Getting a job isn’t just about formal qualifications. Most of the time, it’s about who you know. It’s quite common for people who are referred – by a friend or a colleague – to skip ahead of the queue. Some bosses are just more likely to hire someone recommended by their aunt, than candidate #57 who happens to have the right degree. The clincher is, there’s a correlation between high income families and their connections. Wealthy families tend to be in touch with captains of industry, company directors, important politicians, and so forth; if your family owns six or seven major businesses, or your parents are C-level executives, they likely have a wealth of influential contacts.
Likewise, there’s the issue of going to the right school, and having the right social circle. Wealthier children congregate in certain universities, or hang around each other; this creates a social class of elites that engage and back one another up. Children from poorer families tend to be left out of the loop; for them it’s like starting life’s race with a bad ankle, or no shoes. They might still get ahead with sheer grit but it takes more effort, and they’re more likely to fail.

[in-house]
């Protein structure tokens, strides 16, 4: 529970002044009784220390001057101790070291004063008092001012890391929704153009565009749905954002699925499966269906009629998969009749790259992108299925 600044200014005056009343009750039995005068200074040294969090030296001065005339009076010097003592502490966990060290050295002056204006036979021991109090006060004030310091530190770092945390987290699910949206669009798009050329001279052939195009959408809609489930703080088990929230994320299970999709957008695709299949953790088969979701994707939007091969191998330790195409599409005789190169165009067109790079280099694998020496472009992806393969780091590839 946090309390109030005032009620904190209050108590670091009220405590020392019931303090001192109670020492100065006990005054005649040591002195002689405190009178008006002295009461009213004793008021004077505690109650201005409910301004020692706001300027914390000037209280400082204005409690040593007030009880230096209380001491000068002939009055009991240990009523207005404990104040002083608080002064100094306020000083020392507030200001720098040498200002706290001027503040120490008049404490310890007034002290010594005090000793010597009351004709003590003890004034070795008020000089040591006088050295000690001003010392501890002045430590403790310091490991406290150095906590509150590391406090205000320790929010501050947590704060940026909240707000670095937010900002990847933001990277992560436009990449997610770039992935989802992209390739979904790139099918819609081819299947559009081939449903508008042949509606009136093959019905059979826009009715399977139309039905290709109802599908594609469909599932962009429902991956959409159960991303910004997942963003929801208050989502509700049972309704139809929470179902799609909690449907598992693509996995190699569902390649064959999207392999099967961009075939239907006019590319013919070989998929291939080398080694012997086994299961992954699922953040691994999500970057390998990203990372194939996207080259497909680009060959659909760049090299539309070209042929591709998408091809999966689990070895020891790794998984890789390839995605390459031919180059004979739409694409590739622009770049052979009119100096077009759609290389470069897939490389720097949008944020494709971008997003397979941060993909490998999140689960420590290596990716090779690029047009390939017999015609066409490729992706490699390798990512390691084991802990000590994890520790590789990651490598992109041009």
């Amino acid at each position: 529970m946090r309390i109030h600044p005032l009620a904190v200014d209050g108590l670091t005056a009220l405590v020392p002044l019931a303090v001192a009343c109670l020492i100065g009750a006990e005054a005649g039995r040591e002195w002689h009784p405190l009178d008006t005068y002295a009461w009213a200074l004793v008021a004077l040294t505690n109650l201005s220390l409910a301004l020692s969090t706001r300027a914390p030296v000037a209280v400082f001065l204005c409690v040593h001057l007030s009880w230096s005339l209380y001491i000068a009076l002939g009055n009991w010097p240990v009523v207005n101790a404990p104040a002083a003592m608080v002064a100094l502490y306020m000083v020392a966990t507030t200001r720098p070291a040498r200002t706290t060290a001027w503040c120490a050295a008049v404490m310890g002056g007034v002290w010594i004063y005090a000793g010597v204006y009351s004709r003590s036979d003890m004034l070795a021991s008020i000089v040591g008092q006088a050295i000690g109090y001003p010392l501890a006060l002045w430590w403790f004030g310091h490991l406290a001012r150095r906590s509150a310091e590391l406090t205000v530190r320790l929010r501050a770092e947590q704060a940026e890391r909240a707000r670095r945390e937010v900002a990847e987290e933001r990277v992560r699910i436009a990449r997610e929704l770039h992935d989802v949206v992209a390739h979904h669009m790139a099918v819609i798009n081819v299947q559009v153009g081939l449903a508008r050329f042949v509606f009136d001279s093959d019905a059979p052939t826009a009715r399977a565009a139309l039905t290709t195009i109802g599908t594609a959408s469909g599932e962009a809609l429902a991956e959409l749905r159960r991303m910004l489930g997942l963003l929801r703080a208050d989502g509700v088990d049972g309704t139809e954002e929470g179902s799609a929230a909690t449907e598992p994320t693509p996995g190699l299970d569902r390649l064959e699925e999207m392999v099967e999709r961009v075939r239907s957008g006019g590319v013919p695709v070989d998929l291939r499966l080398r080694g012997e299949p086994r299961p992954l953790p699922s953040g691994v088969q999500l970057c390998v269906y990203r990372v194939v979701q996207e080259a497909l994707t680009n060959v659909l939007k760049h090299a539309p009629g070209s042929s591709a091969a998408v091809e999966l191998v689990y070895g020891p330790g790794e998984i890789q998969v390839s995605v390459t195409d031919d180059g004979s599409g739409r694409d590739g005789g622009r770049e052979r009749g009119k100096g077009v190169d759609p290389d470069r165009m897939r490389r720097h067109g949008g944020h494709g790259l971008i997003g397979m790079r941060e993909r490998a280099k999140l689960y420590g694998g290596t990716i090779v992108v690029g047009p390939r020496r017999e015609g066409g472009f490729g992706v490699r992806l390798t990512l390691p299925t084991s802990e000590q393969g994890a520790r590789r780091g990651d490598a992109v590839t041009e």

Success can be inherited
If your parents run a successful, multi-million dollar business, you could inherit a business that’s already established. This could put you in a high-income bracket right out the door. At the very least, the children from successful families have good coaches. Their parents most probably know a way to success – such as stock trading, running a business, or even thriving in the corporate world. These children thus have the benefit of expert guidance, from people who are invested in their success. Poorer children, on the other hand, often have to find help the hard way.
But your family background isn’t everything
There are plenty of rags to riches stories out there. Warren Buffet, for example, didn’t come from an especially wealthy background. The key is to remember that the birth lottery just affects the start of the race. It may mean you have to work harder, and sacrifice more, than your counterparts. But it doesn’t mean you can’t find the same degree of success eventually.
This article was first published at Singsaver, 19 July 2017.